During the 1930s, housing and construction in Omaha was greatly affected by the Great Depression. Dodds work apparently suffered, but in 1935 he was hired to lead the development of Omaha’s first public housing project. These homes were built to house Eastern European immigrants fleeing Hitler’s Germany, as well as impoverished Americans. Dodds designed the buildings that eventually housed more than 500 families, as well as serving as the overall project manager. This development was called the Logan Fontenelle Housing Projects.
Dodds became a popular architect along Florence Boulevard as it finished infilling during the 1930s. His own home at 6601 Florence Boulevard might have been his first design on the Prettiest Mile in Omaha. Built in 1934, the home is the shape of a cape cod house, including the diminished eves and flattened window casings. From the exterior, the house is nearly devoid of any Craftsman-style embellishments. That made it thoroughly modern for its era, except for the river rock covering the exterior, which makes it feel right at home with the trees surrounding it. In the backyard is a single story cottage that Dodds might have used as an office. That was built in 1937.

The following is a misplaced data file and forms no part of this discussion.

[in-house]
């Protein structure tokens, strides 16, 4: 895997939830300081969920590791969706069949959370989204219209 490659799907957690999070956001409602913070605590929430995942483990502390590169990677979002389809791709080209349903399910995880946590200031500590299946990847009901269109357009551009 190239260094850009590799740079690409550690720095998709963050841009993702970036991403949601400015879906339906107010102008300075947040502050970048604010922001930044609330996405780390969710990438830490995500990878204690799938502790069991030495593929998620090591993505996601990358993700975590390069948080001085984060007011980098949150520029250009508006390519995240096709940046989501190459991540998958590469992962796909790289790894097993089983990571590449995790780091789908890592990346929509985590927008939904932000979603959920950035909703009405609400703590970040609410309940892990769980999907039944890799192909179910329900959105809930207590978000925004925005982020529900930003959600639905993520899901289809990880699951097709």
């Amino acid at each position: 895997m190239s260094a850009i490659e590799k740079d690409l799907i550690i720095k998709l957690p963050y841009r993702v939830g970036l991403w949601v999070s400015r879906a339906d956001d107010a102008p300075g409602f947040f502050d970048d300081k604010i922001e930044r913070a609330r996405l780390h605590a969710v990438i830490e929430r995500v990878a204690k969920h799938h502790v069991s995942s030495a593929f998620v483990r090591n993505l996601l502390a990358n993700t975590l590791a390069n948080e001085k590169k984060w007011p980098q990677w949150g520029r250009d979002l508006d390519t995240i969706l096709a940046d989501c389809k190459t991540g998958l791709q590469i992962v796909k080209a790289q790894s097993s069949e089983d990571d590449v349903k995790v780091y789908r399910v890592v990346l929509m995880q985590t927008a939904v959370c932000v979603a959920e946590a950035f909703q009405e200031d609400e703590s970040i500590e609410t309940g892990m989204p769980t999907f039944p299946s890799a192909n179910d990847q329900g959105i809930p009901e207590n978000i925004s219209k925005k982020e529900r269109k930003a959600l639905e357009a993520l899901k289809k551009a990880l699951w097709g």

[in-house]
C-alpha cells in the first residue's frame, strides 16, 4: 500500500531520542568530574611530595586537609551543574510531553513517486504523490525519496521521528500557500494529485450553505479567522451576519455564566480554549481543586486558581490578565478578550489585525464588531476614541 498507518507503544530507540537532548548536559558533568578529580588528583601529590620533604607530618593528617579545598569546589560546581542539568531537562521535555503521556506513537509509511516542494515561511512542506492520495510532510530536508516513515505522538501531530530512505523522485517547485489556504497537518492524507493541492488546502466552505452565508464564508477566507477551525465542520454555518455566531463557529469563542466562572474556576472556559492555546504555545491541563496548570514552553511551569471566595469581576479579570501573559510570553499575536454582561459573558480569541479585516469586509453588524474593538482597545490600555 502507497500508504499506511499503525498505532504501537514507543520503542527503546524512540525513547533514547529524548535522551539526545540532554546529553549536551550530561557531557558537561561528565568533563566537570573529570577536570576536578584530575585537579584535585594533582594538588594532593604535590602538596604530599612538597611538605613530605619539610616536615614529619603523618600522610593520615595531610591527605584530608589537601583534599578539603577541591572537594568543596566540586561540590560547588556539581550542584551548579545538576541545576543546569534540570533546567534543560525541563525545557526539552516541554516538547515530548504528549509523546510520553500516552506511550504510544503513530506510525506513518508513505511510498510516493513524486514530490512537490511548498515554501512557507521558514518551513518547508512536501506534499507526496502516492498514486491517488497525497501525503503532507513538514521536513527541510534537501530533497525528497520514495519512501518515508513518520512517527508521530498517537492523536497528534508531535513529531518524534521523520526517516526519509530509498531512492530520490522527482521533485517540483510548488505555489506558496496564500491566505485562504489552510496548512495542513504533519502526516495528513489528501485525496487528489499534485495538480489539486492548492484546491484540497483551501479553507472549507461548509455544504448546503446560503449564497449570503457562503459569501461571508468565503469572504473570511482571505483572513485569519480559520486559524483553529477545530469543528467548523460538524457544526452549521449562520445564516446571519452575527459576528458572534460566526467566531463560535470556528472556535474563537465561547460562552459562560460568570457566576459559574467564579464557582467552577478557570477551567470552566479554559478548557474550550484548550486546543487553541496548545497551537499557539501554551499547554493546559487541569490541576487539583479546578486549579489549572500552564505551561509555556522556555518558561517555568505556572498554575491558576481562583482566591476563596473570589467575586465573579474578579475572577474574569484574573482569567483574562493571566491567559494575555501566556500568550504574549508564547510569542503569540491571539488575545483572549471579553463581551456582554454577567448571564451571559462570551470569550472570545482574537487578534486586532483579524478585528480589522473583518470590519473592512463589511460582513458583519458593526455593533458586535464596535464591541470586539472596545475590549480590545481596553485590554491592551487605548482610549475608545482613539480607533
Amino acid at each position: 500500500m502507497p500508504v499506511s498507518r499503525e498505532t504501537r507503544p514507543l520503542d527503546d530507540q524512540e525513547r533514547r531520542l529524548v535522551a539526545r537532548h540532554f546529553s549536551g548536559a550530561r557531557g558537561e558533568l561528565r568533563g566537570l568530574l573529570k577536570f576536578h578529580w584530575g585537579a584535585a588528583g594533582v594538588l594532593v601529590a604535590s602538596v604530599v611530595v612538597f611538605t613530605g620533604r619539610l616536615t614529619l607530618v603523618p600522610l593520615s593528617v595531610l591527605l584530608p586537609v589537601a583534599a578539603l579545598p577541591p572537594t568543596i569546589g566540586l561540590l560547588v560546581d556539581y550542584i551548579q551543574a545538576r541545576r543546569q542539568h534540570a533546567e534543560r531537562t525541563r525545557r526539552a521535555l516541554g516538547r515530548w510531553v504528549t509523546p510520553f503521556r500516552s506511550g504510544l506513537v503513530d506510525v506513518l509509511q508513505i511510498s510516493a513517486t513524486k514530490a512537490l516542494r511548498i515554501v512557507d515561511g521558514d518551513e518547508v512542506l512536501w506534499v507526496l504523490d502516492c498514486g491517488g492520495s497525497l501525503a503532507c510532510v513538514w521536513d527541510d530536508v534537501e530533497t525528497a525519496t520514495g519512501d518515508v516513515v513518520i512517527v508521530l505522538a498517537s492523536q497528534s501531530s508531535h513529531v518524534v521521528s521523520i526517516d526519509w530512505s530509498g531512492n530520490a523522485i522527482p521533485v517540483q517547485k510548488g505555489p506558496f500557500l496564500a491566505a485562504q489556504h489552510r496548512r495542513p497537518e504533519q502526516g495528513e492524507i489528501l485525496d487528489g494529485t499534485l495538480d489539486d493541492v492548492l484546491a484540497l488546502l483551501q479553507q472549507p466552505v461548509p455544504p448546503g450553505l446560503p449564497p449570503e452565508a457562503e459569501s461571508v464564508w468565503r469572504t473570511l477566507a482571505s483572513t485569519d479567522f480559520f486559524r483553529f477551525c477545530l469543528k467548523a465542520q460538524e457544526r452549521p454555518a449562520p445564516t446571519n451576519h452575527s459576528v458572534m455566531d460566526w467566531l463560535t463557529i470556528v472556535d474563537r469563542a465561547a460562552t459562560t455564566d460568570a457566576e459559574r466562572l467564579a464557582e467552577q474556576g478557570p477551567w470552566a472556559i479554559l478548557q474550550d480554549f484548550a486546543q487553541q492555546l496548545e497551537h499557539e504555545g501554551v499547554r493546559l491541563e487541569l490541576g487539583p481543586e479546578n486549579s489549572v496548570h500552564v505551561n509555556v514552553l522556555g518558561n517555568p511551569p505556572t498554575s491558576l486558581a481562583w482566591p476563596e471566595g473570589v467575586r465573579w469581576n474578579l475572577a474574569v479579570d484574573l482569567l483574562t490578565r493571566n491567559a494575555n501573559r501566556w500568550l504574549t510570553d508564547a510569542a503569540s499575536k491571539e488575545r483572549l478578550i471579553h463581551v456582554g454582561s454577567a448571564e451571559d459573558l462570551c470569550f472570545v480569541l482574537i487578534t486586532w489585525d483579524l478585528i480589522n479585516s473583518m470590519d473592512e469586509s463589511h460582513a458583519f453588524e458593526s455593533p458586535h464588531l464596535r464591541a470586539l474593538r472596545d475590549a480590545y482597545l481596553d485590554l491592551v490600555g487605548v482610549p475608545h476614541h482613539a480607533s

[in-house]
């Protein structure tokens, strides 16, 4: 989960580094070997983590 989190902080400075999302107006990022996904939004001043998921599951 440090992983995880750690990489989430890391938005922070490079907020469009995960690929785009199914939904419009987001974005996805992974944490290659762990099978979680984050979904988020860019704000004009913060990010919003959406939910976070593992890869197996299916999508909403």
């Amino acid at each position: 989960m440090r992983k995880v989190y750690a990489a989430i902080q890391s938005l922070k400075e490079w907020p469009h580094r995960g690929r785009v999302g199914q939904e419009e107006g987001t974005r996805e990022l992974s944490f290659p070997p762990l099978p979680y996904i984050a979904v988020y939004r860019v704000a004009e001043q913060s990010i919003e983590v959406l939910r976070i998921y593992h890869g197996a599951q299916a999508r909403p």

Starting in 1935, Dodds became a popular architect for new civic construction across the state. Some of the buildings he designed included schools in Sarpy county and in several Nebraska towns, including Inman, Ashton and Farwell.